March 1, 2016
Financials are deep secret top classified
None of your business
I happened to speak with a supplier at Congress, who confirmed something I have known for years. That American business owners will freely disclose their exact revenues to anyone that asks, even strangers. And that Canadians universally will not.
My son-in-law Tomás is from Mexico; his framing crew works in the GTA residential construction sector. While differences between Canada and the U.S. can look dramatic to natives of either country, the canyon between cultures must seem far wider to him.
Tomás is currently teaching his trade to a 19-year-old from Brampton, Ont. Things are going well; Tomás has a talent for understanding and bridging the culture gap. Always polite, open and good-natured, he uses the word “reserved” to describe Canadians.
Still wondering about the Canada/U.S. attitude split when it comes to numbers, I talked with J. Paul Lamarche. Now retired, Paul has financial consulting experience with hundreds, maybe thousands, of landscape companies in both Canada and the States. In fact, he served as a mentor himself to most of the industry’s current business management consultants.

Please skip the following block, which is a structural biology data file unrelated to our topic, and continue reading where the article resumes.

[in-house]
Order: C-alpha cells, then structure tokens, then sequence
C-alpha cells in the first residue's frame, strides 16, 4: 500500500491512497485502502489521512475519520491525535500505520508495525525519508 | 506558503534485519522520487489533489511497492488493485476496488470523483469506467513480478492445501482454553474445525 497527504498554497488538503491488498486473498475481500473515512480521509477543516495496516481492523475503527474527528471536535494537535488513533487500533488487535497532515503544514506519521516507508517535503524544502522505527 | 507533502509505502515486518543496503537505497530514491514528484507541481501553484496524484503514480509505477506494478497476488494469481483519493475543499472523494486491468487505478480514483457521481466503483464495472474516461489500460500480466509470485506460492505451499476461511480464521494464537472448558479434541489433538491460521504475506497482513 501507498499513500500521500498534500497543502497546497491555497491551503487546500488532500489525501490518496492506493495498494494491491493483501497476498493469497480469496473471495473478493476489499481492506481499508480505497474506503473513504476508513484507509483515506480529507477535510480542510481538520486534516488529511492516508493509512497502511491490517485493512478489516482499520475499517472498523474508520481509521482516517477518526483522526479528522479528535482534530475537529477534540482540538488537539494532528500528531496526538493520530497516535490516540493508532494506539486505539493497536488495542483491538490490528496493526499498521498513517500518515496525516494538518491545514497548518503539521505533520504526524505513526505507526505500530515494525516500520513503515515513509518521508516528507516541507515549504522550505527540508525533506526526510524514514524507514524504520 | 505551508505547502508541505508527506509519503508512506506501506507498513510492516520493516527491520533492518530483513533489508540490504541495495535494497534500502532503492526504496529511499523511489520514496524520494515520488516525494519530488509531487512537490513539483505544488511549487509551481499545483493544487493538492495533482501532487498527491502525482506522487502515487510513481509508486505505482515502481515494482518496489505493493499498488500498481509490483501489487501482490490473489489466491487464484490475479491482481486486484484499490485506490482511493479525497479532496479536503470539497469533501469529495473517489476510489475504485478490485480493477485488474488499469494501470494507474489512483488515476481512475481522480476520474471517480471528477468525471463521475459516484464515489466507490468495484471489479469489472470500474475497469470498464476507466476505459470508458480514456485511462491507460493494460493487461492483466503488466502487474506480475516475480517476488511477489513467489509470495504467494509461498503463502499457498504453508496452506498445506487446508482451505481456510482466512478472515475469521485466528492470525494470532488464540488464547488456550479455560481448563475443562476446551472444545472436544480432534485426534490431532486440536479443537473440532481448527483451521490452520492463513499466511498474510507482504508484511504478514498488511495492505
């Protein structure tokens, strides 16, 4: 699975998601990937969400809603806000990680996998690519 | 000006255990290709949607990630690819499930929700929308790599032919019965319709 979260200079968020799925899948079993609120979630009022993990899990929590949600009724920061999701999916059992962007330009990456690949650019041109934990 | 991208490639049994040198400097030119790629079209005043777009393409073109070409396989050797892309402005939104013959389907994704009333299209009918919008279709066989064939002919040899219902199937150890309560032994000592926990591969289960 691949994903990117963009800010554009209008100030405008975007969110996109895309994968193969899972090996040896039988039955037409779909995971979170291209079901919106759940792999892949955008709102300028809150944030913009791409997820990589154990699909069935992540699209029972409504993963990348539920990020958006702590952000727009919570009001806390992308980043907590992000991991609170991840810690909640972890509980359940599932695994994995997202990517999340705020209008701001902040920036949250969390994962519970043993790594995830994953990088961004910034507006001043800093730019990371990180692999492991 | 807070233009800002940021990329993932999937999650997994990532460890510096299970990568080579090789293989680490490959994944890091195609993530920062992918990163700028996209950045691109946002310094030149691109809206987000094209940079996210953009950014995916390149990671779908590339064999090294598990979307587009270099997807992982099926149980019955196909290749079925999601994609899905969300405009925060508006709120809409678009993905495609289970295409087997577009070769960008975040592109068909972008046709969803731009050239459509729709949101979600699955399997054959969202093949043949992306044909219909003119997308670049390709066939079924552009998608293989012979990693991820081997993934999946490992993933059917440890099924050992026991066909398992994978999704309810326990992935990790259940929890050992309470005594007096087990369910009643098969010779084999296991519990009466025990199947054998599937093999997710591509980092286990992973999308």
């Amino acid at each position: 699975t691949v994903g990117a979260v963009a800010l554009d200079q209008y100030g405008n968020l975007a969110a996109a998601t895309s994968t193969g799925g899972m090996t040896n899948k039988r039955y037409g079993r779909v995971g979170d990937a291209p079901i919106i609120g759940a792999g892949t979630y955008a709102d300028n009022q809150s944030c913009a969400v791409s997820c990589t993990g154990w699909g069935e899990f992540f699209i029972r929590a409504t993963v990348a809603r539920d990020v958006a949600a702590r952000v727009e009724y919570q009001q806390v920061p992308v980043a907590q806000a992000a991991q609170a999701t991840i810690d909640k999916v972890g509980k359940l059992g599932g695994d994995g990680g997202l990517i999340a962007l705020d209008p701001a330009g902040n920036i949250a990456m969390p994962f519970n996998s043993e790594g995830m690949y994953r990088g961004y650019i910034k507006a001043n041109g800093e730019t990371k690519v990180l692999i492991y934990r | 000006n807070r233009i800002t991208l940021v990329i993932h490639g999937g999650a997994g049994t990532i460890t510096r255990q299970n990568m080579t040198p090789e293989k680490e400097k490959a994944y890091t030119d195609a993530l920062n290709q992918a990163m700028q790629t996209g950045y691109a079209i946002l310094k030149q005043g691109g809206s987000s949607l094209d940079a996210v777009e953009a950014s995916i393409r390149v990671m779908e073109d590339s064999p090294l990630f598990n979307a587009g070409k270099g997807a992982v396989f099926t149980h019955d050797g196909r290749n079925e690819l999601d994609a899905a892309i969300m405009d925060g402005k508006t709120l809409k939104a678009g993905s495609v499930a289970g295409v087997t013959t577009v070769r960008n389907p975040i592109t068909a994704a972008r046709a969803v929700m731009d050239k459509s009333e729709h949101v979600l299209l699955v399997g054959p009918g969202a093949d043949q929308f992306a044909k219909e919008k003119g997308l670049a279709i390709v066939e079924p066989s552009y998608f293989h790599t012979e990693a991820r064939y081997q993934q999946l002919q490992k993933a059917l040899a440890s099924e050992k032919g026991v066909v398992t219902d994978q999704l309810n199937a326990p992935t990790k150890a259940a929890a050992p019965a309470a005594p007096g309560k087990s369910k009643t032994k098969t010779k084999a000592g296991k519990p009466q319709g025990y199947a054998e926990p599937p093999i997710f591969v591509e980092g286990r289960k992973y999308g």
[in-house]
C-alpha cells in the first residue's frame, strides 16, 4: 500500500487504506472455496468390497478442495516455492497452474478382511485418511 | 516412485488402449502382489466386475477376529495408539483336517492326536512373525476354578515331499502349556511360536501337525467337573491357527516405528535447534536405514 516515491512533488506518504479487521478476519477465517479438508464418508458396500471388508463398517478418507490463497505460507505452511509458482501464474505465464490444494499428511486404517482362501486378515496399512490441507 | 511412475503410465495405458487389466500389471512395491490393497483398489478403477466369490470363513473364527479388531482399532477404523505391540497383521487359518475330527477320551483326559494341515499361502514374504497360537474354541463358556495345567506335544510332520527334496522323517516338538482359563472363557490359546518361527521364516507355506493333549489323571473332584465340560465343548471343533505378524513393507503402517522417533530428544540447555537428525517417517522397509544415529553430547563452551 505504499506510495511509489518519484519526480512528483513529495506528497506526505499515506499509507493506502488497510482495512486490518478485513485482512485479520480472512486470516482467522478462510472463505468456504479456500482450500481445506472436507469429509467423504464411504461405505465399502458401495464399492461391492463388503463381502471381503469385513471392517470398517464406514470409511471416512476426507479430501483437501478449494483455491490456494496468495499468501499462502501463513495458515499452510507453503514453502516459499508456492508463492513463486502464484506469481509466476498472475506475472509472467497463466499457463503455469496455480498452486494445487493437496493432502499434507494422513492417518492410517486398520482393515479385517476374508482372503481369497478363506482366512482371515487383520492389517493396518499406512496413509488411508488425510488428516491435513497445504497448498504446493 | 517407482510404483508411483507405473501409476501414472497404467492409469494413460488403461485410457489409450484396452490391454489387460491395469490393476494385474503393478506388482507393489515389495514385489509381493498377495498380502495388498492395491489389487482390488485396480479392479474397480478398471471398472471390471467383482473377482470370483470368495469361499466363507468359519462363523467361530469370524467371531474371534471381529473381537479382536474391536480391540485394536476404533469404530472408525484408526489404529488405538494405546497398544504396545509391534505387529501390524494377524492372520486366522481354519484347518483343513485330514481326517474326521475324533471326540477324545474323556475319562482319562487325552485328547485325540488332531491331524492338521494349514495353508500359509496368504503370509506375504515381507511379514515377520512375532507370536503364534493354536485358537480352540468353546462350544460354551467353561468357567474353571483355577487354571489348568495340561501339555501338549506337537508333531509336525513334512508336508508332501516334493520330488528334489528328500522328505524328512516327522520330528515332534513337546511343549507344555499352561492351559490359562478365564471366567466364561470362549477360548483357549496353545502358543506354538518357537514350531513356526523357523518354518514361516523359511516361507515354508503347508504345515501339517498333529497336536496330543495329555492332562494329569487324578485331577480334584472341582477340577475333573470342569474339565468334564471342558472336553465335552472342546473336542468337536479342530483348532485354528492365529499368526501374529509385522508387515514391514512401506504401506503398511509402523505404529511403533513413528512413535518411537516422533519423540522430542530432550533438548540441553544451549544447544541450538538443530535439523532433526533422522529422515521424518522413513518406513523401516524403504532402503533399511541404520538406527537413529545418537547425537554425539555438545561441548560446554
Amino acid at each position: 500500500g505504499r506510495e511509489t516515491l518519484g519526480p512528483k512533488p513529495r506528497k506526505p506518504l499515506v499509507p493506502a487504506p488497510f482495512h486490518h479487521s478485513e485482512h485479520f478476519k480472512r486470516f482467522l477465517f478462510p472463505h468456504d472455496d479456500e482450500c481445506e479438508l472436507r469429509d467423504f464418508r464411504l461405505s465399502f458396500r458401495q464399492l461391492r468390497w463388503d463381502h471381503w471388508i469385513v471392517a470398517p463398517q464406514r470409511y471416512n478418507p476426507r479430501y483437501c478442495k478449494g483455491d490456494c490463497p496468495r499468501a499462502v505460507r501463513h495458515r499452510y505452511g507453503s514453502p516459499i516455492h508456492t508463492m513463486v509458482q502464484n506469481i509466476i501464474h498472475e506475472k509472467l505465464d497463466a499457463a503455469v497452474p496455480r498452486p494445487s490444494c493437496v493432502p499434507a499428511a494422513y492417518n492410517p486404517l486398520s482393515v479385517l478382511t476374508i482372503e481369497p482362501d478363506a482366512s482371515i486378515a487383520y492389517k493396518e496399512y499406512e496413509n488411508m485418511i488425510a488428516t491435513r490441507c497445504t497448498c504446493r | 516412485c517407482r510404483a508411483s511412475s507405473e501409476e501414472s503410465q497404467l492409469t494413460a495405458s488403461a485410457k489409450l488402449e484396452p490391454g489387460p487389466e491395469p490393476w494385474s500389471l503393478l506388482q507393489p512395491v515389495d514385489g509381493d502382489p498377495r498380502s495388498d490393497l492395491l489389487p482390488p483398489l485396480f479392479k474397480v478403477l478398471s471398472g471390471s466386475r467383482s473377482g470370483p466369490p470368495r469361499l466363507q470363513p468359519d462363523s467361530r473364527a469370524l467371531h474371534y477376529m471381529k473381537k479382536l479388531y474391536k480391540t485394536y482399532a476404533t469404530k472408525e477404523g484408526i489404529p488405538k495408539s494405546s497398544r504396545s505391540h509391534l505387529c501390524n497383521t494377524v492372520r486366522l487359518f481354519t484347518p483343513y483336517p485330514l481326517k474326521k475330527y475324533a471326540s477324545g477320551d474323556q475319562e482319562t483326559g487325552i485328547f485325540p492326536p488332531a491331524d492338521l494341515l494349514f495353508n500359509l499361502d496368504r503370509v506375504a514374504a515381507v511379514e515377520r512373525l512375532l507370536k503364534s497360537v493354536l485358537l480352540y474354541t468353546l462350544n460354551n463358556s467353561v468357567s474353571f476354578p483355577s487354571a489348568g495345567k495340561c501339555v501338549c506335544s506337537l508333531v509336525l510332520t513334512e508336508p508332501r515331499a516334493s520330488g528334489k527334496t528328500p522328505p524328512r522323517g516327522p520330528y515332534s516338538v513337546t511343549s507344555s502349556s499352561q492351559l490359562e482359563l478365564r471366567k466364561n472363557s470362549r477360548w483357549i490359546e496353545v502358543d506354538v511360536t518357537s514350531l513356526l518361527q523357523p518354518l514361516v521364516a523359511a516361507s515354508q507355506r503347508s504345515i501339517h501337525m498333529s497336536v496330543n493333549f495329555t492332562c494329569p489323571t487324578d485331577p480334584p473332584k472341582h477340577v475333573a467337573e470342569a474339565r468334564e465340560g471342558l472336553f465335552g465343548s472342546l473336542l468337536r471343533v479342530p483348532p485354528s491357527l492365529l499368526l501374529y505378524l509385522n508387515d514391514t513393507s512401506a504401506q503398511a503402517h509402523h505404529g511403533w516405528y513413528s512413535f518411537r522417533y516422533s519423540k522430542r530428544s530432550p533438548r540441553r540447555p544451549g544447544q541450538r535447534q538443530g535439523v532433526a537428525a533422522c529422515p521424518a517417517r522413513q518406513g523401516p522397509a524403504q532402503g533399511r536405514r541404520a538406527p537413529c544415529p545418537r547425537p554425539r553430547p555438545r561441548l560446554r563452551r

Paul agreed that business owners are far more open about numbers south of the border. Why? He thinks Americans are more optimistic and hopeful. That lower numbers are not any disgrace, because they know sales will improve. He described a financial roundtable at a SIMA show, where participants brought their actual numbers for a workshop — a scenario that could never take place in Canada.
When faced with low numbers, Canadians tend to be embarrassed, according to Paul. Many are incredible craftspeople, but not so talented in managing productivity or sales. He says far too many owners provide more income to employees than they receive themselves. They want the prestige of business ownership, but cannot support their success with real numbers. Hence the secrecy.
What about the successful players on the other side of embarrassment? Why are they also reticent? Again, Paul thinks it’s all about attitude, that Americans are more approving of success. “Say you buy yourself a big, fancy new car to drive around. In the States, you get a thumbs-up. In Canada, folks are more likely to think, ‘Look at that bozo, what an idiot.’” He believes successful Canadian business owners may avoid flashy new cars to avoid requests for raises.
Paul speculates that being so tight-lipped about finances might indicate lack of trust. He says the attitude comes at a big cost: it discourages mentorship.
Benchmarking can happen formally or informally, but there is no question that access to solid financial information drives prosperity for the industry. Could Canadian business owners profit from becoming a little more like Mexicans?